4. Judy says:

    These remedies & I can appreciate you reminding me as to the many culprits to these migraines. On any given day life can take you of course on your personal health care. Kudos to you for reminders in black & white so worth the read & they are spot on holistically

  5. pol says:

    i found this website and finally found out that i am not alone, 2 things that causes my headaches is stress and sudden coldness exposure to my head. what i am trying to search is a natural remedy similar to analgesia, although paracetamol most of the time helps. i have this theory that the cause of headache is our blood veins in the head is constricted thus triggering a pain, therefore it need to be dilated. and i have been doing and following most of the suggestions here, e.g always covered my head by wearing hats and beanies, but on a extreme coldness does not help.

  6. Patty says:

    I am from North Dakota. We have had six months of snow and still snowing. I have chronic migraines from the weather, sounds, and stress. I also have chronic sore throat. So I am going to order an electric heated eye mask and heated neck brace from internet to try for next winter. Also a heated throw. Also I drink herbal teas which are concocted for migraines. I wear ear plugs and watch the words captioned on TV. Sometimes I use a heating pad.

  7. Shaiza S. Malik says:

    hi Staphanie A. Mayberry. You did a great job for writing up all those tips. winters are heading in Asia though only for a brief period and also these are not below freezing point but they are really tough for migraneurs like me. all the tips u’ve written are same as i have experienced since the last 4 years. specially the “hydration” ,”not skipping the meals”, and “sleep”. my husband is a shift engineer in sugar crushing mill,, his season starts in winters and since then i am not getting a scheduled full night sleep. i am worried for this parameter again.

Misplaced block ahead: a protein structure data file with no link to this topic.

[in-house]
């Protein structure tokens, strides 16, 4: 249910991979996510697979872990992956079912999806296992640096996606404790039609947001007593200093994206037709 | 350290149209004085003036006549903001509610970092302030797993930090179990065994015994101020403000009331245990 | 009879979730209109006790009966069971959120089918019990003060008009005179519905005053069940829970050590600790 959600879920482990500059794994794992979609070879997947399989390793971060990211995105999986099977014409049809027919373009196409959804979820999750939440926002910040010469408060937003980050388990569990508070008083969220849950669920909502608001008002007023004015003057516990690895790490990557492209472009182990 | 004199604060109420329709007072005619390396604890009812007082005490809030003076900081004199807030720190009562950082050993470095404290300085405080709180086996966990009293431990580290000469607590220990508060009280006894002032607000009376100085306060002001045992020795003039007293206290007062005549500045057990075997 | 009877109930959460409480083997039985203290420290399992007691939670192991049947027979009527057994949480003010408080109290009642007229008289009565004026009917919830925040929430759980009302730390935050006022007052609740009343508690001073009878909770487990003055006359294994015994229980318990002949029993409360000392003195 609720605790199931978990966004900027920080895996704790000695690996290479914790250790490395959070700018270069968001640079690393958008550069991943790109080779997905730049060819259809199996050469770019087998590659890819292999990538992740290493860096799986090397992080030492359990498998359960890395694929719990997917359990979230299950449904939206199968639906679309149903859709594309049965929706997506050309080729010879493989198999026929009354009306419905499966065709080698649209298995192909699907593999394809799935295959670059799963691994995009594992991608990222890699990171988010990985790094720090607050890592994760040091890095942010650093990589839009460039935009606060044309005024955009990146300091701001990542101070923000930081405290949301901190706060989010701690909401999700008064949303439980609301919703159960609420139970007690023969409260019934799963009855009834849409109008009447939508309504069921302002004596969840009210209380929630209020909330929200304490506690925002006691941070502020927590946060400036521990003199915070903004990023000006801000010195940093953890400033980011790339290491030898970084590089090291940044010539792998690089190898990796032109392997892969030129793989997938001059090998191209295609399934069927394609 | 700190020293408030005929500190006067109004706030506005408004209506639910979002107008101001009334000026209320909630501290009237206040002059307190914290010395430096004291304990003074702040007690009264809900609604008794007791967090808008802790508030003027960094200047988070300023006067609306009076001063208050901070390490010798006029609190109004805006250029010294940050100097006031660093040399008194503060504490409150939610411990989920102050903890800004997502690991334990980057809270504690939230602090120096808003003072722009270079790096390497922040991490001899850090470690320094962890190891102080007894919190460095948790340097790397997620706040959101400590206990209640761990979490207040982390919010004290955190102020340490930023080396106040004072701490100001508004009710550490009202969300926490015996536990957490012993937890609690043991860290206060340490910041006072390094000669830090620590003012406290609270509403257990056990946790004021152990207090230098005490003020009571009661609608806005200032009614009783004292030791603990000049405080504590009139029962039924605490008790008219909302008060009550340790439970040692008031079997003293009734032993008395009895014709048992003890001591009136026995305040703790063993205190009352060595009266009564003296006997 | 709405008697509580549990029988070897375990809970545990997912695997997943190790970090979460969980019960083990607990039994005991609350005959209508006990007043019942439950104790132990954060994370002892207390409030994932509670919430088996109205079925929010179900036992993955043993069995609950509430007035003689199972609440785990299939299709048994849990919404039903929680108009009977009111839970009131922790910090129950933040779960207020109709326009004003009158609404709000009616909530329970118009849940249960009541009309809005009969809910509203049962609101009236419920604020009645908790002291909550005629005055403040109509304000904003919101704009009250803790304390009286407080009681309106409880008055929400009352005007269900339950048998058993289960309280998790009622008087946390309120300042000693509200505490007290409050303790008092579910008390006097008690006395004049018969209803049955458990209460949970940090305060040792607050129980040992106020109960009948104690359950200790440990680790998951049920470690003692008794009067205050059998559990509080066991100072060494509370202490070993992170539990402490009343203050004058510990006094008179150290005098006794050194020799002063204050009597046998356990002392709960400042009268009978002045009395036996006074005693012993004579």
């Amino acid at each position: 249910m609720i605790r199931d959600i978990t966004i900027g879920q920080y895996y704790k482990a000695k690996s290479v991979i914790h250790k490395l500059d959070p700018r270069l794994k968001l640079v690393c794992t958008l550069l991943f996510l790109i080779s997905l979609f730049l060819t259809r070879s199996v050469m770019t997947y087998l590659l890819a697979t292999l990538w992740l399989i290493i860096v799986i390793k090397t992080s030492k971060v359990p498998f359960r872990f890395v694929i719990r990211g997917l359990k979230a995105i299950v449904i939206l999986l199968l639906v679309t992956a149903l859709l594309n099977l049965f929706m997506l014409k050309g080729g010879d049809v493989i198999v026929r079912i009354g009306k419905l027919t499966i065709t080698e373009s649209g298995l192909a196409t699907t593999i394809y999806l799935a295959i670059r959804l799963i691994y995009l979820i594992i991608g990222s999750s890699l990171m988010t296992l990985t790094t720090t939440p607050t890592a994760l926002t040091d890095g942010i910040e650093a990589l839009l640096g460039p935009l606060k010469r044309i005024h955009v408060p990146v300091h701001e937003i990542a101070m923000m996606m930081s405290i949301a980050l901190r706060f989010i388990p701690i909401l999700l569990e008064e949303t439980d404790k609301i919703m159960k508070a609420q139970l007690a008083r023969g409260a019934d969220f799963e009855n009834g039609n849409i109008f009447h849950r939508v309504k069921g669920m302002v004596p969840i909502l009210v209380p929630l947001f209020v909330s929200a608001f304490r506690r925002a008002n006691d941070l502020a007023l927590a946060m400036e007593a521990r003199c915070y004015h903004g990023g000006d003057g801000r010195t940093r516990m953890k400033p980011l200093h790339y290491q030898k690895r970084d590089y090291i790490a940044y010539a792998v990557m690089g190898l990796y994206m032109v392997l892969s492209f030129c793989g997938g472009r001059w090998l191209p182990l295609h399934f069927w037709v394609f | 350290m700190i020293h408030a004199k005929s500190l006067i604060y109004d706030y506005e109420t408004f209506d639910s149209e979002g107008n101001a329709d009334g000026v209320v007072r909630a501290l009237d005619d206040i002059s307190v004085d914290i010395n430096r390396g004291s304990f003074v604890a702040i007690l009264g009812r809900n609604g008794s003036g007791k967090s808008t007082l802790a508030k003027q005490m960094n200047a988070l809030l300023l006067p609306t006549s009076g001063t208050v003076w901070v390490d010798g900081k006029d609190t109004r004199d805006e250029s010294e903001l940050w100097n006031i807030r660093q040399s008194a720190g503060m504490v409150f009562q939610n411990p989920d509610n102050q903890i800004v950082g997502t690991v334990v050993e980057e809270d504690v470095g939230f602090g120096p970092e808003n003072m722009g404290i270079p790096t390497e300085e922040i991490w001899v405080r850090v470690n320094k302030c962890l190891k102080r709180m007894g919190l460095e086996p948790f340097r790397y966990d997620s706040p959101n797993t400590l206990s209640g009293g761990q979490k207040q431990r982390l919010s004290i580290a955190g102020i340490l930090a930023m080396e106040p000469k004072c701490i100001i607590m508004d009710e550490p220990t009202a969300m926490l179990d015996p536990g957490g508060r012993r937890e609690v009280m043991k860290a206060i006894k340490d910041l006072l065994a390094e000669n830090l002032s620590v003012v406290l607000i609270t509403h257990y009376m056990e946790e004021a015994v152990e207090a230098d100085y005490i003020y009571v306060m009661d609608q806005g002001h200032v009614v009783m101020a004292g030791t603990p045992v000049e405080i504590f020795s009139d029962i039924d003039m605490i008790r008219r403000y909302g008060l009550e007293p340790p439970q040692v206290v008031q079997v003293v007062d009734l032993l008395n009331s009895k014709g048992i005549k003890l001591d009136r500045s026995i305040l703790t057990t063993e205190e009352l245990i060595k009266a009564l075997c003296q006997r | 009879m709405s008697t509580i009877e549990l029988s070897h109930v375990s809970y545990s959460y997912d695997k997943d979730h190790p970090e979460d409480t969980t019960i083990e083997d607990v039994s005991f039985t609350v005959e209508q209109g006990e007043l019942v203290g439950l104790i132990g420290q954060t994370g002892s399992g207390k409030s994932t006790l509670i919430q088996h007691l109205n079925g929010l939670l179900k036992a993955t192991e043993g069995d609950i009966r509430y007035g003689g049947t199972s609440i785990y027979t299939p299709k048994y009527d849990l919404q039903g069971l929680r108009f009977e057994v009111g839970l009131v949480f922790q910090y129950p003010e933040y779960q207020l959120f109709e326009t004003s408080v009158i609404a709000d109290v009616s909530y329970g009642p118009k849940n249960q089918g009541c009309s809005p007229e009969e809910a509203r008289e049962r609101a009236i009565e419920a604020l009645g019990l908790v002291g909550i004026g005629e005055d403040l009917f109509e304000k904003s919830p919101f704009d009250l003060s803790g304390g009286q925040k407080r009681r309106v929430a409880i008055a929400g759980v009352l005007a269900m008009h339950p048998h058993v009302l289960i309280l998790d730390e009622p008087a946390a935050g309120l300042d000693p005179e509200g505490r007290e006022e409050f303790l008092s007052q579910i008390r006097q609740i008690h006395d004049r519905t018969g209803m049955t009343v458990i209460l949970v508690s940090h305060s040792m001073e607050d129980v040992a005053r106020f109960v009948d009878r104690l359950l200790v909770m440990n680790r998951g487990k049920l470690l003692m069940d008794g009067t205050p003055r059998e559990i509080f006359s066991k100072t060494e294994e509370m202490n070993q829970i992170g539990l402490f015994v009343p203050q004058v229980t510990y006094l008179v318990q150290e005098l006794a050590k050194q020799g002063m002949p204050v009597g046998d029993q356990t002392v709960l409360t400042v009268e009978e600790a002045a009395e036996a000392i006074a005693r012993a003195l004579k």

8. Jazzi Kao says:

    this is the first that I’ve experienced cold weather migraines. which is funny because I’ve lived in northern VA my whole life just outside of DC 30-40 minutes. I am definitely not a stranger to mid-Atlantic weather. in fact, just a hooded sweatshirt on top would suffice for me. anyways I’m excited to try some of these out. im glad you took the time to write about this. i thought i was going insane for only being 22 yrs old and having symptoms my parents have from cold weather.

  9. Luke says:

    Really useful article, many thanks. I have suffered with migraines for the last 20 years and only recently notice that they are a lot worse in the winter! A key trigger for me is too much sugar, its the following crash that brings on headaches and migraines for me. Since cutting out all sugary drinks I found it has made a huge difference.

  10. D. Gonzalez says:

    This happens to me all the time! Worse if you do not dry your hair before you go out side. The only thing that works for me is putting a hot towel over my head. I put the towel in the dryer, then to my head for a couple of times and works better than any type of medication!

  11. Marilyn Hobbs says:

    Wow! Thank you! That sickening pain has a source and it’s NOT in my head (pardon the pun). Living in Canada’s capital Ottawa, ON, (one of the world’s colder capitals) I’ve suffered these brutal headaches more often than I care to recall. This is twice in 8 days that a sudden cold snap has rendered me helpless with pain, light sensitivity, nausea, blurry vision etc. and I know in my gut it’s the weather. But it always helps to be reassured. Thanks a bunch!